Ninth Circuit Rules States Can Tax Non-Tribal Lessees on Reservations

shutterstock_659041903By: Karli Sultzbaugh | Associate |
Theodore J. Griswold | Partner |

A partial panel of the Ninth Circuit recently ruled through a memorandum of decision in Agua Caliente Band of Cahuilla Indians v. Riverside County that the County can tax the possessory interest of non-tribal lessees on tribal trust land, upholding the June 2017 federal district court ruling. The Ninth Circuit panel reasoned that the federal district decision was consistent with a 1971 ruling on the same issue (Agua Caliente Band of Mission Indians v. County of Riverside, 442 F.2d 1184 (9th Cir. 1971)). However, the past 47 years have added much greater complexity to the matter with multiple decisions regarding a possessory interest tax. On March 6, 2019, the full Ninth Circuit declined to rehear the case in front of the entire panel.

The main question in the recent case was whether the Court was obligated to use the balancing test developed in White Mountain Apache v. Bracker, 448 U.S. 136 (1980), and if so, had that test changed the Court’s interpretation of the tax. The short answer, according to the Court, is no. This decision was designated unpublishable and thus cannot be used as precedent, but it can still be used as persuasive authority in courts in the Ninth Circuit.

Agua Caliente argued that the County’s possessory interest tax (PIT) on non-Indian lessees of tribal trust lands prevented the Tribe from being able to collect on its own PIT, losing out on potential revenue of over $20 million per year. The Tribe also argued that the PIT violated federal law that precludes state taxation of tribal lands taken into trust (see 25 U.S.C. §465). The County argued that its tax was valid because the funds collected from the PIT are used to provide services that could reach the leased lands such as water, law enforcement, etc. However, the district court had noted that the County does not keep track of the amount or use of the funds that come from these lessees which could show that the services were actually provided to the lessees. Rather, the funds go directly into the general fund which is distributed across the county, not specifically to services on the leased lands. Furthermore, the district court and the Ninth Circuit both ignored the fact that Agua Caliente has Memoranda of Understanding (MOU) with local governments to provide such services on the checkerboard reservation lands, which already include payments to the governments for these services.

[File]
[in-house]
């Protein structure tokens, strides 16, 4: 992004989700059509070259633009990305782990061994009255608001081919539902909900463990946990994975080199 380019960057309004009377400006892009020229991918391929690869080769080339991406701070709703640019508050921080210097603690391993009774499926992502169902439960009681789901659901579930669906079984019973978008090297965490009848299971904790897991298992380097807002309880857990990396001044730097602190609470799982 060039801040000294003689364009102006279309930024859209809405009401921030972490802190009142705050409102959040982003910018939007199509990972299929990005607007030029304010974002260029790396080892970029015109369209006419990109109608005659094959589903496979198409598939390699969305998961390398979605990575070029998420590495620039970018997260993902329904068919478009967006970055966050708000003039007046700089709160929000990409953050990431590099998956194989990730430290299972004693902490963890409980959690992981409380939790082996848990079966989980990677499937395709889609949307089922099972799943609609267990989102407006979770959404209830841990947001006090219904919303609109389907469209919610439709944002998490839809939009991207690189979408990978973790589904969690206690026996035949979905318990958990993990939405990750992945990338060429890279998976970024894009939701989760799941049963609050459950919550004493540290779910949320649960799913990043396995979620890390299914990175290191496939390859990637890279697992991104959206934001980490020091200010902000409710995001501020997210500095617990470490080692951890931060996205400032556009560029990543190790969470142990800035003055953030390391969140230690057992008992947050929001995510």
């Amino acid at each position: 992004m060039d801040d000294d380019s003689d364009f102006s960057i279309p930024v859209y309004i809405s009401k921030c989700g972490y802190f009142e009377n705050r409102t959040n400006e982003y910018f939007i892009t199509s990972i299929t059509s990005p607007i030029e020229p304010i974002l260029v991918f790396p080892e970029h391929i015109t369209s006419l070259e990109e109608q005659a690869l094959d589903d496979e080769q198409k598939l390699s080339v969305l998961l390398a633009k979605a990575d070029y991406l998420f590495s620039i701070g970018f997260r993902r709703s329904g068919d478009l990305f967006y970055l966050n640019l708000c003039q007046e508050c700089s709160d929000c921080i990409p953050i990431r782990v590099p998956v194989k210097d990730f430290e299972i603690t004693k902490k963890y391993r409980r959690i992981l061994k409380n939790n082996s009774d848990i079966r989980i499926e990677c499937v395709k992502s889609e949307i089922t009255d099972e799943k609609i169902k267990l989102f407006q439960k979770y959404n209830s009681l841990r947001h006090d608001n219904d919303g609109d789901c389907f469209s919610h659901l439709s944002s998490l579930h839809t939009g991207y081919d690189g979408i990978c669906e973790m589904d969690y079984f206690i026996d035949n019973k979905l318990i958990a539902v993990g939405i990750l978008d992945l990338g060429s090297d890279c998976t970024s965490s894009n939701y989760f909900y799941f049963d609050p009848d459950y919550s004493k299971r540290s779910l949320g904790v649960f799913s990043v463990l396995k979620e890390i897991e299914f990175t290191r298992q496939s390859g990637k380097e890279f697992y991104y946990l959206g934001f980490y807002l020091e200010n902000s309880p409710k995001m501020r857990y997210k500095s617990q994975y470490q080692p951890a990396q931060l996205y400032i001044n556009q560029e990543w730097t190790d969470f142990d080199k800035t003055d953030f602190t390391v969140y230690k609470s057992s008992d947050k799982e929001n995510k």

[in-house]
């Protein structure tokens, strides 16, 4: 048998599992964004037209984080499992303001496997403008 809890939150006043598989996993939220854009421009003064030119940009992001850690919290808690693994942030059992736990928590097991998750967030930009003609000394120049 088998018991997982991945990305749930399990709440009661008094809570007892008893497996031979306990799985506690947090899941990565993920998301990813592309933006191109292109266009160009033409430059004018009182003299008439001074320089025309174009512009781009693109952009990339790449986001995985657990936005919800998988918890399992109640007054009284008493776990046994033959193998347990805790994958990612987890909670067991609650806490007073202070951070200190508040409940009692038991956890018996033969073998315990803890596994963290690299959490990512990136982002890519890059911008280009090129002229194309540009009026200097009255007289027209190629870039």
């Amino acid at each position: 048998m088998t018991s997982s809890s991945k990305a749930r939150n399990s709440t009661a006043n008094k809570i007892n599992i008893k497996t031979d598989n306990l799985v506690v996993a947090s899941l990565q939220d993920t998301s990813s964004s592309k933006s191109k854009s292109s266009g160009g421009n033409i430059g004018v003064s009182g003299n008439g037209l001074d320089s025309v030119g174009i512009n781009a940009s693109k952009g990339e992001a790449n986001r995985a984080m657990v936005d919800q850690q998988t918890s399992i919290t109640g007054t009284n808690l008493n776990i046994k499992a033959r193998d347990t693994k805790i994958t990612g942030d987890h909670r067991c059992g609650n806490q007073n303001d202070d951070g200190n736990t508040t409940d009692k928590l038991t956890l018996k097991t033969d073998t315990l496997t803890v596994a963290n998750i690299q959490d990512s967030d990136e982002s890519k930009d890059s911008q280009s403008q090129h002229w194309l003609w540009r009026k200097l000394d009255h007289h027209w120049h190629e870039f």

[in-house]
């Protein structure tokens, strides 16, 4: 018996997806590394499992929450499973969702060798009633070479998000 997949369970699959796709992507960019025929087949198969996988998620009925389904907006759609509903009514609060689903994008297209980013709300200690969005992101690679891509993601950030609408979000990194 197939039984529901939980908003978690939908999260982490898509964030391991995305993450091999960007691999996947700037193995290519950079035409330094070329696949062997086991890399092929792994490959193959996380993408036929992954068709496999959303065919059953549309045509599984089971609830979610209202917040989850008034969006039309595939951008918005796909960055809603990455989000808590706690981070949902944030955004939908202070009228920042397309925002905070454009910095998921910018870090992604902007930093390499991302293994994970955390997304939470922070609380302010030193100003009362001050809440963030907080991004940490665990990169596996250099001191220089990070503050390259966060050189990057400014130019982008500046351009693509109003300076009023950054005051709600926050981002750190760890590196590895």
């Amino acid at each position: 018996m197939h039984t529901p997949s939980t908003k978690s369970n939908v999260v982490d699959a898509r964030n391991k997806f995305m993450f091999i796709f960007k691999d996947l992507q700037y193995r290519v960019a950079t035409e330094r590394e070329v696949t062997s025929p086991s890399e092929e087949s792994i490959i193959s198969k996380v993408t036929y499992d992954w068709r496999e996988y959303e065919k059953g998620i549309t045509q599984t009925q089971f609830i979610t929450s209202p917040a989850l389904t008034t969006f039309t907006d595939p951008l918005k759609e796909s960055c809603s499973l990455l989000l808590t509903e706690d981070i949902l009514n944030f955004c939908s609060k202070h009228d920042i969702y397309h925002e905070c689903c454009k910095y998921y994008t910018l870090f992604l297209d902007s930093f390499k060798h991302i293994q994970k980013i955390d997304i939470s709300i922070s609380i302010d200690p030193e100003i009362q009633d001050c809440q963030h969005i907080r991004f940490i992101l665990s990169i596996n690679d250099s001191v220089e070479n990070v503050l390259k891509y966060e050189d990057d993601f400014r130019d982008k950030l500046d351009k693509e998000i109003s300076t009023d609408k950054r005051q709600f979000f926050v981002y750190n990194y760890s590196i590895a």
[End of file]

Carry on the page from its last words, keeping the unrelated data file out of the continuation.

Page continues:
In regards to § 465, which is part of the Indian Reorganization Act of 1934 (IRA), the Ninth Circuit strangely decided that this section does not apply to Agua Caliente because its reservation was created in 1876, long before the IRA. This is an incorrect way to apply the IRA, as it would exclude many trust lands (i.e. reservations) that were created prior to 1934. Reservation land, no matter when it was taken into trust by the federal government, is not subject to state taxation relating to the property itself.[1] Thus, the IRA is not intended to rid reservations of the taxation exemption since they cannot be said to have been taken into trust “pursuant to” the IRA, but rather the IRA intends to extend this protection to lands taken into trust in the future that may or may not be considered “reservation” land. Furthermore, regulations adopted by the BIA clearly state that the leasehold or possessory interest of leases approved by the BIA are not subject to state or local fees or taxation (25 C.F.R. § 162.017). The Court also claims that even if § 465 applied, the PIT is valid because it is a tax on the “full cash value” of the lease rather than on the property itself. However, this position conflicts with an Eleventh Circuit case which analyzed a similar tax in Florida on the Seminole reservation (Seminole Tribe of Florida v. Stranburg, 799 F.3d 1324 (11th Cir. 2015)). The Eleventh Circuit found § 465 expressly precludes taxes on interests associated with land ownership, including leasehold interests.